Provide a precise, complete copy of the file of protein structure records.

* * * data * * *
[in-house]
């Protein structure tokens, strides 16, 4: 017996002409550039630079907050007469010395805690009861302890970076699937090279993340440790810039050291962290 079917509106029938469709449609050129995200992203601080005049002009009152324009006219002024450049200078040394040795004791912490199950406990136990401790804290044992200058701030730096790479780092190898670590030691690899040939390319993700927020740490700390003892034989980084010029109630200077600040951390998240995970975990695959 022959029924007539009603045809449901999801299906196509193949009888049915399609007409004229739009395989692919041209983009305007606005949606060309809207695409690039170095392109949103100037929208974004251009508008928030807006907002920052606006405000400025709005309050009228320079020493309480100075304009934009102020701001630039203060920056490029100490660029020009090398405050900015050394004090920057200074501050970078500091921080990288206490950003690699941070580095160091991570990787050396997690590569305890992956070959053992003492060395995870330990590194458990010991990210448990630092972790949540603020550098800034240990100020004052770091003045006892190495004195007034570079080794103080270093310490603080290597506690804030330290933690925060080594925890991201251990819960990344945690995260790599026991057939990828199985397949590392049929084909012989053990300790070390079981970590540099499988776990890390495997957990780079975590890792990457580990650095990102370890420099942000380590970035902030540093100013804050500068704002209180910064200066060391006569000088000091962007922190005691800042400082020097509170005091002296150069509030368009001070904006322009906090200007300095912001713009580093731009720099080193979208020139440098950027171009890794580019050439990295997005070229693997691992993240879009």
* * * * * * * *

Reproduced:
[in-house]
């Protein structure tokens, strides 16, 4: 017996002409550039630079907050007469010395805690009861302890970076699937090279993340440790810039050291962290 079917509106029938469709449609050129995200992203601080005049002009009152324009006219002024450049200078040394040795004791912490199950406990136990401790804290044992200058701030730096790479780092190898670590030691690899040939390319993700927020740490700390003892034989980084010029109630200077600040951390998240995970975990695959 022959029924007539009603045809449901999801299906196509193949009888049915399609007409004229739009395989692919041209983009305007606005949606060309809207695409690039170095392109949103100037929208974004251009508008928030807006907002920052606006405000400025709005309050009228320079020493309480100075304009934009102020701001630039203060920056490029100490660029020009090398405050900015050394004090920057200074501050970078500091921080990288206490950003690699941070580095160091991570990787050396997690590569305890992956070959053992003492060395995870330990590194458990010991990210448990630092972790949540603020550098800034240990100020004052770091003045006892190495004195007034570079080794103080270093310490603080290597506690804030330290933690925060080594925890991201251990819960990344945690995260790599026991057939990828199985397949590392049929084909012989053990300790070390079981970590540099499988776990890390495997957990780079975590890792990457580990650095990102370890420099942000380590970035902030540093100013804050500068704002209180910064200066060391006569000088000091962007922190005691800042400082020097509170005091002296150069509030368009001070904006322009906090200007300095912001713009580093731009720099080193979208020139440098950027171009890794580019050439990295997005070229693997691992993240879009």